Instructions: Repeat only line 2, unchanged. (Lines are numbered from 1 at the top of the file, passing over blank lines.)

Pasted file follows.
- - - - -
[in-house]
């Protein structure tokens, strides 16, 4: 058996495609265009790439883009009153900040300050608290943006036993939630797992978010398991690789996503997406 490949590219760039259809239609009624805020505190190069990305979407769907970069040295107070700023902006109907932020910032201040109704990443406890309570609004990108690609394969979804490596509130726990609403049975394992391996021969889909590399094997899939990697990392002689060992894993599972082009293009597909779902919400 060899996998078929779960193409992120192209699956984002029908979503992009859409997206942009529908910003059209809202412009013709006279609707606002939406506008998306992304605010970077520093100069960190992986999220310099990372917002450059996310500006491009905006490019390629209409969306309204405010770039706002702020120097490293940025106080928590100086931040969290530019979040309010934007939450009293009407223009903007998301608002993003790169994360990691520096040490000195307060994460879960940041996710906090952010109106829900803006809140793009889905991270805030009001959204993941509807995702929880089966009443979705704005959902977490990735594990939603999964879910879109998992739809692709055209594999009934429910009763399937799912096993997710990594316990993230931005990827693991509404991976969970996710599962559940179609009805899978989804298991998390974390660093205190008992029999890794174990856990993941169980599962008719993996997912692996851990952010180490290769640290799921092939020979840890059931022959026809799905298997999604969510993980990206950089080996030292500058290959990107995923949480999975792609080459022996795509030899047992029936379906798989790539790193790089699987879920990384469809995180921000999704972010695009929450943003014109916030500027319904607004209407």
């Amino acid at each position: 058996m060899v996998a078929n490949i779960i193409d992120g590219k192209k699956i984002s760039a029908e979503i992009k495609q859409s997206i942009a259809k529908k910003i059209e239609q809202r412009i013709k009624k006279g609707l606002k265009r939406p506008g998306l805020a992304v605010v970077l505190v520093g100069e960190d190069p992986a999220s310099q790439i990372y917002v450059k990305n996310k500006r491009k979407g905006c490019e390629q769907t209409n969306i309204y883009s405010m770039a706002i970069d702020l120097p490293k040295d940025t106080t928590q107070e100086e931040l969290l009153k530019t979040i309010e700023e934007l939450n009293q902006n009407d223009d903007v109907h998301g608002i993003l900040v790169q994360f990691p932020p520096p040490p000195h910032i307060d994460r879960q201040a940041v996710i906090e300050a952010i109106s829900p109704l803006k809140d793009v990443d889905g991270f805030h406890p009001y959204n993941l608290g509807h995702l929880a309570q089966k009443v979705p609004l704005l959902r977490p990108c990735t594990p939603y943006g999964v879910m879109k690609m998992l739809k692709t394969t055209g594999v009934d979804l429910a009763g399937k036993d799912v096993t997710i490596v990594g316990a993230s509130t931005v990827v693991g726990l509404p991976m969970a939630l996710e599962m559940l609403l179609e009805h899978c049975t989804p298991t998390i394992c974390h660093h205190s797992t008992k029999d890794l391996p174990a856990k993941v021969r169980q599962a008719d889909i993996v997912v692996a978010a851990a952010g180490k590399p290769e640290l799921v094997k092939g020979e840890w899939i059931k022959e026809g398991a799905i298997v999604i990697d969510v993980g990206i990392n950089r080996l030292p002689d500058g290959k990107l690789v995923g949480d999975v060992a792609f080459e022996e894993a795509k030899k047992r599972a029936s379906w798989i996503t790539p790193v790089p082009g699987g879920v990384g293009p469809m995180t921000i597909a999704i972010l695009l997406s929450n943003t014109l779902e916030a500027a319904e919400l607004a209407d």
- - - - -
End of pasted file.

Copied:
């Protein structure tokens, strides 16, 4: 058996495609265009790439883009009153900040300050608290943006036993939630797992978010398991690789996503997406 490949590219760039259809239609009624805020505190190069990305979407769907970069040295107070700023902006109907932020910032201040109704990443406890309570609004990108690609394969979804490596509130726990609403049975394992391996021969889909590399094997899939990697990392002689060992894993599972082009293009597909779902919400 060899996998078929779960193409992120192209699956984002029908979503992009859409997206942009529908910003059209809202412009013709006279609707606002939406506008998306992304605010970077520093100069960190992986999220310099990372917002450059996310500006491009905006490019390629209409969306309204405010770039706002702020120097490293940025106080928590100086931040969290530019979040309010934007939450009293009407223009903007998301608002993003790169994360990691520096040490000195307060994460879960940041996710906090952010109106829900803006809140793009889905991270805030009001959204993941509807995702929880089966009443979705704005959902977490990735594990939603999964879910879109998992739809692709055209594999009934429910009763399937799912096993997710990594316990993230931005990827693991509404991976969970996710599962559940179609009805899978989804298991998390974390660093205190008992029999890794174990856990993941169980599962008719993996997912692996851990952010180490290769640290799921092939020979840890059931022959026809799905298997999604969510993980990206950089080996030292500058290959990107995923949480999975792609080459022996795509030899047992029936379906798989790539790193790089699987879920990384469809995180921000999704972010695009929450943003014109916030500027319904607004209407």